Musings on Fiction and Tropes

I still choose the Chosen One

I’ve been watching Wynonna Earp and thinking about the whole Chosen One trope. I love it. I know it’s a bit problematic at times (what with it’s occasional overtones of privileged saviour and the tendency to jump over plot holes) and prone to cliche and suffering from a case of the Mary Sues, but it has always spoken to me.

It must speak to others too because there’s an abundance of examples to choose from. Films like The Matrix have their Neo, and Star Wars attempted to make Anakin a chosen one (I reserve a little judgement on that one). Harry Potter is all about the Chosen One, although it plays with it in various ways. Many of my favourite TV shows centre on a chosen one – Buffy the Vampire Slayer, Once Upon A Time, Merlin, and now Wynonna Earp.

As I prepared my lists of Chosen Ones, it struck me that they all, with the possible exception of Merlin and Arthur, and maybe Luke Skywalker, are reluctant saviours. At least at first. Usually they grow into their role. Emma Swan ends up merging who she is with her role as saviour, and Wynonna Earp gets antsy if she thinks she’s being left out of the action.  Once we’re made important it’s hard to back down from that. Especially once we accept that we’re actually doing some good too.

More often than not, the chosen one has their role because of destiny, or a prophecy. Wynonna Earp is the chosen one because of a curse, each Earp heir taking the mantle on his or her 27th Birthday following the death of the old heir, much like Buffy who is one in a long line of Slayers who are chosen in their teens and take up the mantle of Slayer when the old one dies. Emma Swan is a saviour because she was prophesied to come back and break the curse. It is unclear who has destined Merlin to be Arthur’s protector, or who foretold that Arthur would be the Once and Future King, but it is never in doubt that the prophecies given to Merlin by Kilgharrah the dragon as well as by the druids will come true, and that it is both his duty and his destiny to protect and serve Arthur, even though he has to hide his magic to do so.  The danger with this trope is that it is a very convenient plot device. Ordinary person is uplifted (or burdened) by a higher destiny and becomes extraordinary in the process. This can give rise to all sorts of conveniences and oh look at that I saved the day again! But it can also lead to some really great character development as our chosen ones come to terms with who they are and what they are meant to do.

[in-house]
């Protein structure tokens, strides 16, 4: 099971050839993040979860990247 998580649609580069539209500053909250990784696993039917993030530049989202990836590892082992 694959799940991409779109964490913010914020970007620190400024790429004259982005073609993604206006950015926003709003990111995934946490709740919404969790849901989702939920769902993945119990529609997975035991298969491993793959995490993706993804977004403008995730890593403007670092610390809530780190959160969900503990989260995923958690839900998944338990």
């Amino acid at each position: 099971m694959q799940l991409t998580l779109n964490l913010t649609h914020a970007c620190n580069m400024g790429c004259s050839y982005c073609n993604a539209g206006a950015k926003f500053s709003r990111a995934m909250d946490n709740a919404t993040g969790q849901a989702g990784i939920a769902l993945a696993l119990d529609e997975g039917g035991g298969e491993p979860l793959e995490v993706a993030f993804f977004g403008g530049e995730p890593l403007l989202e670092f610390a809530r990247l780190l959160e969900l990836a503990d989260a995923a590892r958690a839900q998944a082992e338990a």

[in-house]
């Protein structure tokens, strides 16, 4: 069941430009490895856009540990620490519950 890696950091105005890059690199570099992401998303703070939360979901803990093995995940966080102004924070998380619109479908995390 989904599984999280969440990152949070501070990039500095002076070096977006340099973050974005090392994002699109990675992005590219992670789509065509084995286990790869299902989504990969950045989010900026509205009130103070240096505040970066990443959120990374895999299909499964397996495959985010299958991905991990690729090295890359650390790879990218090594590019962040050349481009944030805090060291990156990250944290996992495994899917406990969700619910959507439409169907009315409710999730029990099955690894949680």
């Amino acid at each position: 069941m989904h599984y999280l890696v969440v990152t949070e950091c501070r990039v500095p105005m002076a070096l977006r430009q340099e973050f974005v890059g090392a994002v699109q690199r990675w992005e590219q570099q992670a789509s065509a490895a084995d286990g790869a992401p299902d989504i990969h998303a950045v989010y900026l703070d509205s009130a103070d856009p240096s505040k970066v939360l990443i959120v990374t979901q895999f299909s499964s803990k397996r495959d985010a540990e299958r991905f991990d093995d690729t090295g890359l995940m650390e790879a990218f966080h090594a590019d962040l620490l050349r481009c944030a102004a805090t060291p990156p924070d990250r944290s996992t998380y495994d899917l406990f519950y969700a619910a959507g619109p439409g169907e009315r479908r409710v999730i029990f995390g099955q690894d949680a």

One could argue that Designated Survivor, despite being a political drama, rests (for Season One at least) on the Chosen One trope – Tom Kirkman is chosen to be the designated survivor and then when the entire US Government is wiped out, is put into an extraordinary position of President with no training and no supporting government system.

Superheroes also become extraordinary, but more often than not they’re superheroes because of an accident (Hulk, Spiderman) or by design (Captain America, Iron Man, Batman). Superman is born with it, as is Thor, but although they are superheroes to us, they are aliens from places where their powers are not extraordinary. Superheroes have the driving motivation of protection and destroying evil, which doesn’t depend on satisfying one particular prophecy or destiny. This gives them a wider scope for their actions and stories.

The Chosen One does not have to be perfect. In fact, it’s a lot more interesting when they’re not. Wynonna Earp is blunt, drinks too much, and has a troubled past. Buffy can be ditsy and relies on the assistance of her friends, even though she usually saves the day by herself.  The reluctant chosen one is an attractive character because they combine hero and anti-hero characteristics. Emma Swan is undoubtedly the hero, but she fights for a long time against having to take responsibility and being the saviour. It’s a bit more realistic in our modern setting than someone wholeheartedly embracing their new ‘chosen one’ status. I think we’d all be a bit overwhelmed if it happened to us, regardless of how good our self-esteem is.

I wasn’t happy about telling Simon that i’d somehow turned into a magic person. How would i even phrase it? “Hi, you know how you always told me I needed a hobby? Well….